My front-line priorities might seem silly, tiny or insignificant to people who don't have common barriers as I experience. I feel goofy when I have to remember my personal priority checklist: not getting murdered, being able to work without harassment, not suffering from housing discrimination, being treated almost fairly in law enforcement situations (e.g. walking on some street to the library without being bothered or shopping in a store without being followed, perhaps). They're not lofty. But they're mine, and for me, they're real. To me, they matter a lot.

I love seeing powerful passion and energy on multiple-issue agendas, and sometimes I get what I love. So, while many of us who are of color who are also LGBTQQIA worked hard on Prop 8, on this Presidential and lots of Congressional candidates' elections and on other Prop positions in different states, many others did not. The same must be true for non-of-color folks, too, I imagine.

I hope the marriage equality issue gets resolved favorably our way in CA and everywhere. I enjoy reading people's strategies on how this might be done.

In the interim, as we move forward, perhaps a few of us can share a meal soon, figuratively or literally, and engage more deeply before it's time for the next dinner party. I believe it will make more necessary people feel included when they are invited, and the whole effort can be more effortless, I believe. I'm willing to walk on eggshells because all of my communities matter to me.

So shall we dine?


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William D. Lindsey William D. Lindsey | November 8, 2008 12:28 PM

Diego, thank you for a statement that stretches us to think about the task ahead.

I'm especially struck by your observation, "For me, common agendas only have weight across cultures when more than one culture's people draw up those agendas. Cross-community building is a process, not a one-time event."

To me, that sounds absolutely correct.

And it raises the question: where do we go in our culture to find places where there are tables set for the kind of dialogue that produces those common agendas, where everyone has a voice and helps create the agenda together?

I've tried hard to find them, and have to admit, I haven't been very successful. One of my big hopes for the new administration is that it will help those of us working to create such spaces to build them, with tables set for everyone.

Thanks for asking. Exactly: each of the comments posted before my response to yours is on target. Reaching across cultures, across races, ethnicities, economic access and age disallows us a simple 'check in' to know that bases are covered. That's my point, as others who said theirs did so more eloquently.

This moment in our history will show that some stand out to be heard, others offer rear-view mirror assessment and some will just watch for a window to enter the discussion.

My post was to lay a platform for others to enter without having to KNOW how to double-Dutch, without feeling misjudged or undervalued, It was an offer to engage on even footing.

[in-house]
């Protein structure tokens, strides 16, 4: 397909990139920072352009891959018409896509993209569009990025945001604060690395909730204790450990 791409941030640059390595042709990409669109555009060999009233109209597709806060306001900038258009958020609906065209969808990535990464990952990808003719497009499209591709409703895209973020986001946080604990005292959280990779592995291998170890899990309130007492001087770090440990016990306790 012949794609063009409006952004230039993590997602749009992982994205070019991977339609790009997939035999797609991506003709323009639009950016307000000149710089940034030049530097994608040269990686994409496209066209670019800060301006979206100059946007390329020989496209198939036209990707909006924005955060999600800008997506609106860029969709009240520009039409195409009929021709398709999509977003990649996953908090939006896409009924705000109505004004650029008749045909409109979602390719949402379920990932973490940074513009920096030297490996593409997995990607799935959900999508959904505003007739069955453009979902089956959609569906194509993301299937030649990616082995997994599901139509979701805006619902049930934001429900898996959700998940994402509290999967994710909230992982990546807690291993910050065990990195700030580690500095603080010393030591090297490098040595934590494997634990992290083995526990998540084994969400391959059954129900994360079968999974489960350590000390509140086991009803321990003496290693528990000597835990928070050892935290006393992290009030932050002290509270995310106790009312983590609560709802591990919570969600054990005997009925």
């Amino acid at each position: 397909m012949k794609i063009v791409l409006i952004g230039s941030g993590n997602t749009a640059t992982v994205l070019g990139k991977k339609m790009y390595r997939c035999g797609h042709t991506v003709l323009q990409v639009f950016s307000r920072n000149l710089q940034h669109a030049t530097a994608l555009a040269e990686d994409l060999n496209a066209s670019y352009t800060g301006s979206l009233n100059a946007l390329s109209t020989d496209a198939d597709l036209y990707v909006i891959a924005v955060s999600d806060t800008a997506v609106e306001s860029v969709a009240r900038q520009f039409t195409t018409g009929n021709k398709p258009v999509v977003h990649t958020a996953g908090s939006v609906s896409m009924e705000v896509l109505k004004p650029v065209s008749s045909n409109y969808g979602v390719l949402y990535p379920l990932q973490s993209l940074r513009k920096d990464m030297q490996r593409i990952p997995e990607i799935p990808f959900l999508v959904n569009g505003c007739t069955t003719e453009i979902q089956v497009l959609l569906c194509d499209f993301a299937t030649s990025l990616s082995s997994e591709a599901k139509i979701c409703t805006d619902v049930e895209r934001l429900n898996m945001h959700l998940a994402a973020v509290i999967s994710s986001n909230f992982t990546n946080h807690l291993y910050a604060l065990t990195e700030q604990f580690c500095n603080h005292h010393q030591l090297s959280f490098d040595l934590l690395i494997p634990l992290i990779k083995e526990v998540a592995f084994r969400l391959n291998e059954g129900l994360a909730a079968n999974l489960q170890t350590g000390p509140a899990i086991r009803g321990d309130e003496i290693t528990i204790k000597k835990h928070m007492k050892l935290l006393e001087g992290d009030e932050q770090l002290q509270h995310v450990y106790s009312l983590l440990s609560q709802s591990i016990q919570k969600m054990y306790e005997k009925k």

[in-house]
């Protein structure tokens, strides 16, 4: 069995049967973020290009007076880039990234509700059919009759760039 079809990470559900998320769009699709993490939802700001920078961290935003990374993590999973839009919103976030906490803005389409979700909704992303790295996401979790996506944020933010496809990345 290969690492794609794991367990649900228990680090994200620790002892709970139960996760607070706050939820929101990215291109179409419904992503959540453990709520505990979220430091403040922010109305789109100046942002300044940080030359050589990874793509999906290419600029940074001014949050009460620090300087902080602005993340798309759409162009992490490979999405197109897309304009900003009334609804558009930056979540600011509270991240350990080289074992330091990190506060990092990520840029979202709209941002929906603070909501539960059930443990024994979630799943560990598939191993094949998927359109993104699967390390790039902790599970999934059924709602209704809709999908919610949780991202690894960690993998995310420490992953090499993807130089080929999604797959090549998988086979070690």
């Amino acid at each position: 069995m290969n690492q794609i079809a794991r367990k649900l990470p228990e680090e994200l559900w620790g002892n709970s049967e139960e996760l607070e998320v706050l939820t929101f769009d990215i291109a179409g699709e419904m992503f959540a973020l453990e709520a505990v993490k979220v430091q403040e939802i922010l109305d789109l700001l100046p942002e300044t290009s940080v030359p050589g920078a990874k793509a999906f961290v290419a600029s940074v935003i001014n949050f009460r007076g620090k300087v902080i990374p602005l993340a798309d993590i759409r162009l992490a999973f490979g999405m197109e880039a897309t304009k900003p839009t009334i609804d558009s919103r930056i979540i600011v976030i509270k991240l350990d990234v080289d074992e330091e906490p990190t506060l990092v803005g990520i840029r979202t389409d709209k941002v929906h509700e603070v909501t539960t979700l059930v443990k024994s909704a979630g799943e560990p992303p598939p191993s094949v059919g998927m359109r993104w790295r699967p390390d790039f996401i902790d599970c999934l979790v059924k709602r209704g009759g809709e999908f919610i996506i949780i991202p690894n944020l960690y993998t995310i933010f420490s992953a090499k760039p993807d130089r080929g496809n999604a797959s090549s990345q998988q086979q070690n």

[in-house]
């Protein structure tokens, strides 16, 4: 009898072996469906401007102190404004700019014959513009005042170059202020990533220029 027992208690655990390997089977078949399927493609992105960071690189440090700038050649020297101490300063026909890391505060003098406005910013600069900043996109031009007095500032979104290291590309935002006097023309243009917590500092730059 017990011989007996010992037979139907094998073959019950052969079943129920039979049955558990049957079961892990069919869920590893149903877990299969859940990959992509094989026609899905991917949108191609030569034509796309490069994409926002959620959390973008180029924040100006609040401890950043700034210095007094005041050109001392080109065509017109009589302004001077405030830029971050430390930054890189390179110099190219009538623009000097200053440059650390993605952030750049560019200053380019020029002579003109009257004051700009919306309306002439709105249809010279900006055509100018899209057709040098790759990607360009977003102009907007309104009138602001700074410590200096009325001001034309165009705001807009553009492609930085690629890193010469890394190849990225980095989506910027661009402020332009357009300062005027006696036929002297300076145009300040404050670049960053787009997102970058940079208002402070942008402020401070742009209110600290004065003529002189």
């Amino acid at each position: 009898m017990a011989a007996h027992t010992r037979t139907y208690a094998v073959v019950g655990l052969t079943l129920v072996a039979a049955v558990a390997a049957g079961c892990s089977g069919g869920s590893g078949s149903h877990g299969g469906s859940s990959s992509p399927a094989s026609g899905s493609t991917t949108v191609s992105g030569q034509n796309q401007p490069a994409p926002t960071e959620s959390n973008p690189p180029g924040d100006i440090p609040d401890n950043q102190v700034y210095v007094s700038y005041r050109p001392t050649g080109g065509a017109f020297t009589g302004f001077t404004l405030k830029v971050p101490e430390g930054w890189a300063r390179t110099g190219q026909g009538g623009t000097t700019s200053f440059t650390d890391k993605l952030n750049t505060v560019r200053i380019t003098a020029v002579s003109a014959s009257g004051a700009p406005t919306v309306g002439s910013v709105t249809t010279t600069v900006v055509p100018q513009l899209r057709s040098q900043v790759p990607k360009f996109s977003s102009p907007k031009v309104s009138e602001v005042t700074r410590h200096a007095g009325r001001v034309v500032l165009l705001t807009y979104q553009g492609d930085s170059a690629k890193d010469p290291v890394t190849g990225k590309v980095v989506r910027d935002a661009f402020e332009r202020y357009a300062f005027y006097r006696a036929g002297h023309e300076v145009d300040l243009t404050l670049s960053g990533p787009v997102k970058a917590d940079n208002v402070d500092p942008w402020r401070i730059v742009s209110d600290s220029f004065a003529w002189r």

My comment is about other people feeling they should claim our priorities (without ill intent).

It's intended equally for those in our community who are urged to approach 'our people' and for those who are approached. My post is bilateral, so to speak.

For immediate framing, you can read the very rich NO on Prop 8 exchange on Bilerico. My post intends, successfully or not, to raise the conversation to where it can reside: The big discussion is about EQUALITY for all and the way to understand all is ot reach, serve and engage all.

Have we reached the time when people really want (and understand that they need) meaningful understanding of each other. If so,m then here are some thoughts to consider as we enter that zone, if we have. That's what my post is about. Culturally appropriate to my Latino heritage and comfort, it's about sharing a meal.

I do love what others have positioned as their understanding and interpretation, and i support each statement. Sara, we can talk offline, girl. We haven't reached the point of me writing a 'grocery list.' The only way to survive this together is to form a common one, not for me to write one. If my post was as Germanic as half of me is, it wouldn't serve our community at all to open a conversation. The post is my Chicano half. Diego

William D. Lindsey William D. Lindsey | November 9, 2008 8:34 AM

Diego, thanks! I appreciate your response very much.

I'm struck especially by this statement: "Have we reached the time when people really want (and understand that they need) meaningful understanding of each other?"

I'd like to hope that we have. And the success of the mandate for change in the new administration really does depend on our hunger (to carry on the meal metaphor) for meaningful understanding.

But if the "we" in your question refers to the LGBT community, then I think the fallout over how to parse the proposition 8 vote illustrates how very far we have to go before we really hunger for meaningful conversation.

Don't get me wrong: we needed to parse, to vent, to fight. But all too quickly, the parsing, venting, and fighting turned into bashing each other, over the most inconsequential divisions we could think up: where you live, what you look like, what shade of progressivism you exhibit, what A list your name appears on, etc.